Multiple Narrative Structures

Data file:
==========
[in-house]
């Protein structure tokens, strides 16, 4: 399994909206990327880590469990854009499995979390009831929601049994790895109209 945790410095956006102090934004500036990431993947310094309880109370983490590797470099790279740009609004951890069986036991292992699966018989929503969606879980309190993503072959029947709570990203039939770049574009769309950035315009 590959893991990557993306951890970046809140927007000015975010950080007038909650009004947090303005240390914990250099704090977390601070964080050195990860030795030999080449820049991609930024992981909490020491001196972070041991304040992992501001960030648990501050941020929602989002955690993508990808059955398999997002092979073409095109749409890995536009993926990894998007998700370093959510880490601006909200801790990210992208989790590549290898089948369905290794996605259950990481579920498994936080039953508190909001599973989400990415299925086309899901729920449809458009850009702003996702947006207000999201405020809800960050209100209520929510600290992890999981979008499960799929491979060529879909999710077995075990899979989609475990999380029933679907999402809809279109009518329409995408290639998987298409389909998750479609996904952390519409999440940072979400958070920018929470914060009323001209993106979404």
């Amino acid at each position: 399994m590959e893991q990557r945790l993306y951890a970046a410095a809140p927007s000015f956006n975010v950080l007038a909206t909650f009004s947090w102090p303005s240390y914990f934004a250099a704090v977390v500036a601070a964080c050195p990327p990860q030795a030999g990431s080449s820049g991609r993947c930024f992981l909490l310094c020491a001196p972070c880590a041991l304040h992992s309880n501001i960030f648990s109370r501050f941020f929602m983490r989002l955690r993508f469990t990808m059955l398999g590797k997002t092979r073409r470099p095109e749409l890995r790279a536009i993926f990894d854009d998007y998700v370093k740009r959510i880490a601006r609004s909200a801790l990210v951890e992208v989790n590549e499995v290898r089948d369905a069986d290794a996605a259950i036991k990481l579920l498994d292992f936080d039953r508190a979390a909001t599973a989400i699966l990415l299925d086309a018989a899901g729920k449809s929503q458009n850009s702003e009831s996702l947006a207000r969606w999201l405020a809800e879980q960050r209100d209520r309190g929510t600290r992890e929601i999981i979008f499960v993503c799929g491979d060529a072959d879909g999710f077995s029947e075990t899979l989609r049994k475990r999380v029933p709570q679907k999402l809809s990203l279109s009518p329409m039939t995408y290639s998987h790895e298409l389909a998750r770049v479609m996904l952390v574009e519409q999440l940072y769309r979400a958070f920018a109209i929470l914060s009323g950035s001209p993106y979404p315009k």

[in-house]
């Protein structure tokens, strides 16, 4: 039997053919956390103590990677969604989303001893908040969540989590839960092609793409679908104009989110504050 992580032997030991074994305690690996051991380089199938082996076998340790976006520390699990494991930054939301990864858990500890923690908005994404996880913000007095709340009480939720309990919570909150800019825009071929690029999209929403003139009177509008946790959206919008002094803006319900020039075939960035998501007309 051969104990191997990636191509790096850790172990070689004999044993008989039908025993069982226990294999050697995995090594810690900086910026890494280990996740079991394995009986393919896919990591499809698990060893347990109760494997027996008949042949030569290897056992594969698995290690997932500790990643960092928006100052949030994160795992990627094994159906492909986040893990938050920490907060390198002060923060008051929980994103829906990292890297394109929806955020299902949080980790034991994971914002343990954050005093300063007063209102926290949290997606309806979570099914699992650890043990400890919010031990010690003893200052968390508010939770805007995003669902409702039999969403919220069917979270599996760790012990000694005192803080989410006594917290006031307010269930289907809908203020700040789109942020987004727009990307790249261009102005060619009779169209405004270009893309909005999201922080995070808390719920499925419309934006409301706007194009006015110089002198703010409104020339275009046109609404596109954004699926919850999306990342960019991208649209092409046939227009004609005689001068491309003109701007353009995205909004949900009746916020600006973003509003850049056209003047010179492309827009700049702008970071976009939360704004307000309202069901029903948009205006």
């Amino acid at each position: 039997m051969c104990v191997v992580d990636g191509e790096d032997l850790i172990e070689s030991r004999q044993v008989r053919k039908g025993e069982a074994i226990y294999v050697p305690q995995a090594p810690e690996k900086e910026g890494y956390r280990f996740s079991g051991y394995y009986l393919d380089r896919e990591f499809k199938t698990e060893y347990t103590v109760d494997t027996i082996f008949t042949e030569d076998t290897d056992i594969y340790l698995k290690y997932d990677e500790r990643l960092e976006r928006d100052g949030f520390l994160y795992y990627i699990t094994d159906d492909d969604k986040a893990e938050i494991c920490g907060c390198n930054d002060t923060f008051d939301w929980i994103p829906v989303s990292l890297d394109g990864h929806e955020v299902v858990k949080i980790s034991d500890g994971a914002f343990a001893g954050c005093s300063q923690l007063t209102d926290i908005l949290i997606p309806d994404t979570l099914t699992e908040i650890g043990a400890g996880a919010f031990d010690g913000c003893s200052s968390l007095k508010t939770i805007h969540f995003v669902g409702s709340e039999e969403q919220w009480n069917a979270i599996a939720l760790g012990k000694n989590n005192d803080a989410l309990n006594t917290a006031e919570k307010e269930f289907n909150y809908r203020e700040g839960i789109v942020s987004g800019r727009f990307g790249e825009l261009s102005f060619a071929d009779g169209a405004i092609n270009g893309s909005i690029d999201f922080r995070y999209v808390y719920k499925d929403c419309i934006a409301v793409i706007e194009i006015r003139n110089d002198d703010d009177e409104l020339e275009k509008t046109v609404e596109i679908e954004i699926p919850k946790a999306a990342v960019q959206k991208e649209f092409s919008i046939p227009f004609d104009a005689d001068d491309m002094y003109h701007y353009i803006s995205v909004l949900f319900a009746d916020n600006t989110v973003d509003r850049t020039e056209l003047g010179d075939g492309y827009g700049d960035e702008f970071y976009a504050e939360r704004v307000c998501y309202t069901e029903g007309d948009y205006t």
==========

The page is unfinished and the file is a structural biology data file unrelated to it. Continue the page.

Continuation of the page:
So as previously explained, a classical narrative breaks down into a causal chain of events(something that happens is a direct result or influence of another within the same narrative story), usually centered around a single goal-oriented protagonist, in which other "supporting" characters function to the extent of contributing to the development of the main plot. And alternately, th is is where 1 introduce the less conventional or Hollywoodian "Multiple Narrative Structure". This name is categorial to further sub-divided narrative structures. ln its broadest definition, a structure of this type would consist of the existence of more than one causal sequence of events(which constitutes a narrative) within the framework of a single picture, without one governing event to fuse them together. ln simplifying terms, a multiple narrative structure can be summarized as having more than one fine of causa/ity, and no real convergence the of many plots or narratives, seeing as an overinteraction of narratives would therefore inevitably create more of a causal effect between them . The terms causality and convergence are complementary of each other. A reference to fabula(story) and suyzhet(structure) will be necessary to deepen the understanding of the different types of multiple narrative